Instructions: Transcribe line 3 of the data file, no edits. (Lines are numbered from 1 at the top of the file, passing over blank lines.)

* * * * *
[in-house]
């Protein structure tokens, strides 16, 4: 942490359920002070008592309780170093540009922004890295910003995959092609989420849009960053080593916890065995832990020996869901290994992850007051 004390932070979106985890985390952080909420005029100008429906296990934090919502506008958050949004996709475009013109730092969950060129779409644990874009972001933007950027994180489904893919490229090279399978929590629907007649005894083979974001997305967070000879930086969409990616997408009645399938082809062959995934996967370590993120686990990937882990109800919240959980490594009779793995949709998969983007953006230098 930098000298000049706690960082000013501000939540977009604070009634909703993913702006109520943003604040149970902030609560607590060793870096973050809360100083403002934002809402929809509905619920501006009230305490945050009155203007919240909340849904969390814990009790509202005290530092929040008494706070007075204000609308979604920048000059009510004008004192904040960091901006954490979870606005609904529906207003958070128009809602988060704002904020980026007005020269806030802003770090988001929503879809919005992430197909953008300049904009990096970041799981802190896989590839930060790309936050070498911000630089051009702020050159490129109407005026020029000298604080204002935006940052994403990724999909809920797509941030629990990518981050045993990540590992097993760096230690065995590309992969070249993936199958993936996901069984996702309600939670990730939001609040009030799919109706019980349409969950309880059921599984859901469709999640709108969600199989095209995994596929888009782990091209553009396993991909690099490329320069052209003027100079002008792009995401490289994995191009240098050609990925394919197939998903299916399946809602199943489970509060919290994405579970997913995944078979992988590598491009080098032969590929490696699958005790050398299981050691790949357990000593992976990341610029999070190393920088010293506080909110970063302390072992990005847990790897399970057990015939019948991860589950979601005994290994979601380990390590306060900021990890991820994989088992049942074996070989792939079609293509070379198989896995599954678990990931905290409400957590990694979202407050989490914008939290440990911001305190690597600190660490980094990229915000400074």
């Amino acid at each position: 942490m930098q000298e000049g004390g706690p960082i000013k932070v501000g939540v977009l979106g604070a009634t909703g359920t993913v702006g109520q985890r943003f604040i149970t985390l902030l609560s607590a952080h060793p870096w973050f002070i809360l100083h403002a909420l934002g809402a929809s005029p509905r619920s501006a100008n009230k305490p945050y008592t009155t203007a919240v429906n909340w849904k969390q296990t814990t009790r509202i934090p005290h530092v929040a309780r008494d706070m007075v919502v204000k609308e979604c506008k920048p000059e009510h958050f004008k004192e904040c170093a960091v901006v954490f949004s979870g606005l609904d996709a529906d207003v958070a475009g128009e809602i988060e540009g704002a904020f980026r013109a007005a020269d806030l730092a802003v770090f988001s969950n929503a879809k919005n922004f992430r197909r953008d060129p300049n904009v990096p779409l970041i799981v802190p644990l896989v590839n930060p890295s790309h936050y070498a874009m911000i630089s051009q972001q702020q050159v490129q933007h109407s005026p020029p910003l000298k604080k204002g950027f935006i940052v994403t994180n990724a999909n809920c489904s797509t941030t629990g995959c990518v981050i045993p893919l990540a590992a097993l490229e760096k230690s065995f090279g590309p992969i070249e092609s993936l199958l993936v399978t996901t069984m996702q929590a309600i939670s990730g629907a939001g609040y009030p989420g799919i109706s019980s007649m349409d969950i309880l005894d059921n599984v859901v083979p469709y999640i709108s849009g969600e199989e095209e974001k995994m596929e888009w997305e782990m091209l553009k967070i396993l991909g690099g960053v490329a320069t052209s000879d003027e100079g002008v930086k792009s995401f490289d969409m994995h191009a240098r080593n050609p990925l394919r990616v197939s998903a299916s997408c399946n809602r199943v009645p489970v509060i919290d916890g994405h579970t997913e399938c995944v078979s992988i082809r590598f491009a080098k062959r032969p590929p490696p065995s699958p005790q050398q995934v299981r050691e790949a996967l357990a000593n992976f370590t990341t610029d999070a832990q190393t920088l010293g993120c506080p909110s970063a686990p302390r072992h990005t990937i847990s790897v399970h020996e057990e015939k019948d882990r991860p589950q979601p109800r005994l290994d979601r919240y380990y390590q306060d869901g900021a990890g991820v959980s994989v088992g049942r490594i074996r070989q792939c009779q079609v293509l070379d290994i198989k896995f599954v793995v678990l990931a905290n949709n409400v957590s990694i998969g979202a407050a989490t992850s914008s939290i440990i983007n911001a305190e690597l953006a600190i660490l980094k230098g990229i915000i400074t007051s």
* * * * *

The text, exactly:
């Amino acid at each position: 942490m930098q000298e000049g004390g706690p960082i000013k932070v501000g939540v977009l979106g604070a009634t909703g359920t993913v702006g109520q985890r943003f604040i149970t985390l902030l609560s607590a952080h060793p870096w973050f002070i809360l100083h403002a909420l934002g809402a929809s005029p509905r619920s501006a100008n009230k305490p945050y008592t009155t203007a919240v429906n909340w849904k969390q296990t814990t009790r509202i934090p005290h530092v929040a309780r008494d706070m007075v919502v204000k609308e979604c506008k920048p000059e009510h958050f004008k004192e904040c170093a960091v901006v954490f949004s979870g606005l609904d996709a529906d207003v958070a475009g128009e809602i988060e540009g704002a904020f980026r013109a007005a020269d806030l730092a802003v770090f988001s969950n929503a879809k919005n922004f992430r197909r953008d060129p300049n904009v990096p779409l970041i799981v802190p644990l896989v590839n930060p890295s790309h936050y070498a874009m911000i630089s051009q972001q702020q050159v490129q933007h109407s005026p020029p910003l000298k604080k204002g950027f935006i940052v994403t994180n990724a999909n809920c489904s797509t941030t629990g995959c990518v981050i045993p893919l990540a590992a097993l490229e760096k230690s065995f090279g590309p992969i070249e092609s993936l199958l993936v399978t996901t069984m996702q929590a309600i939670s990730g629907a939001g609040y009030p989420g799919i109706s019980s007649m349409d969950i309880l005894d059921n599984v859901v083979p469709y999640i709108s849009g969600e199989e095209e974001k995994m596929e888009w997305e782990m091209l553009k967070i396993l991909g690099g960053v490329a320069t052209s000879d003027e100079g002008v930086k792009s995401f490289d969409m994995h191009a240098r080593n050609p990925l394919r990616v197939s998903a299916s997408c399946n809602r199943v009645p489970v509060i919290d916890g994405h579970t997913e399938c995944v078979s992988i082809r590598f491009a080098k062959r032969p590929p490696p065995s699958p005790q050398q995934v299981r050691e790949a996967l357990a000593n992976f370590t990341t610029d999070a832990q190393t920088l010293g993120c506080p909110s970063a686990p302390r072992h990005t990937i847990s790897v399970h020996e057990e015939k019948d882990r991860p589950q979601p109800r005994l290994d979601r919240y380990y390590q306060d869901g900021a990890g991820v959980s994989v088992g049942r490594i074996r070989q792939c009779q079609v293509l070379d290994i198989k896995f599954v793995v678990l990931a905290n949709n409400v957590s990694i998969g979202a407050a989490t992850s914008s939290i440990i983007n911001a305190e690597l953006a600190i660490l980094k230098g990229i915000i400074t007051s």